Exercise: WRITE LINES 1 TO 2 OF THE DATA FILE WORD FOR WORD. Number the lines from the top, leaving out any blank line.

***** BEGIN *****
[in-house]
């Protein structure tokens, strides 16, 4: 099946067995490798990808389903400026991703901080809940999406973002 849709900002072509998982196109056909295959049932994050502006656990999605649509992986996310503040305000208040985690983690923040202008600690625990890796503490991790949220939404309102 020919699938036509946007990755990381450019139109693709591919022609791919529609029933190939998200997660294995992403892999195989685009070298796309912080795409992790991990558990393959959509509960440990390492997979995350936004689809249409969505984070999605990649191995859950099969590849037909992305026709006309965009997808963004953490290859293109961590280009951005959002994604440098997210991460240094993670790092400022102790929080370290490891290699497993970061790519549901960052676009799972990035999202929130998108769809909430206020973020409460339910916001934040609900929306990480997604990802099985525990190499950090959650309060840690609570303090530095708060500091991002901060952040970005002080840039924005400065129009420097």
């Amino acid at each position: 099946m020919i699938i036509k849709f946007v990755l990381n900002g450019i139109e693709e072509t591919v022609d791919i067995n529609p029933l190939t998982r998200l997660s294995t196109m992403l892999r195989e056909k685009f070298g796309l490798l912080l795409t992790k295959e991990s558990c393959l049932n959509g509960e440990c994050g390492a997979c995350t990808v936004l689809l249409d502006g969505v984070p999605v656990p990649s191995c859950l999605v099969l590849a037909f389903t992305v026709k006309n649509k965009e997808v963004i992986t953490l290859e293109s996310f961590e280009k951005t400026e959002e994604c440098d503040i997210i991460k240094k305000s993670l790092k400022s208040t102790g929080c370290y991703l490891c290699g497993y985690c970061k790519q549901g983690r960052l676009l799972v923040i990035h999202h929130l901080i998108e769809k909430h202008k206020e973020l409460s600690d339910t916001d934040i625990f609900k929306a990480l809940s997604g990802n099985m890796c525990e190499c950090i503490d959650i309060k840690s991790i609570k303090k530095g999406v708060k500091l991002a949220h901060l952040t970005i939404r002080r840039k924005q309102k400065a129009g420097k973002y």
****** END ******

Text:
[in-house]
């Protein structure tokens, strides 16, 4: 099946067995490798990808389903400026991703901080809940999406973002 849709900002072509998982196109056909295959049932994050502006656990999605649509992986996310503040305000208040985690983690923040202008600690625990890796503490991790949220939404309102 020919699938036509946007990755990381450019139109693709591919022609791919529609029933190939998200997660294995992403892999195989685009070298796309912080795409992790991990558990393959959509509960440990390492997979995350936004689809249409969505984070999605990649191995859950099969590849037909992305026709006309965009997808963004953490290859293109961590280009951005959002994604440098997210991460240094993670790092400022102790929080370290490891290699497993970061790519549901960052676009799972990035999202929130998108769809909430206020973020409460339910916001934040609900929306990480997604990802099985525990190499950090959650309060840690609570303090530095708060500091991002901060952040970005002080840039924005400065129009420097």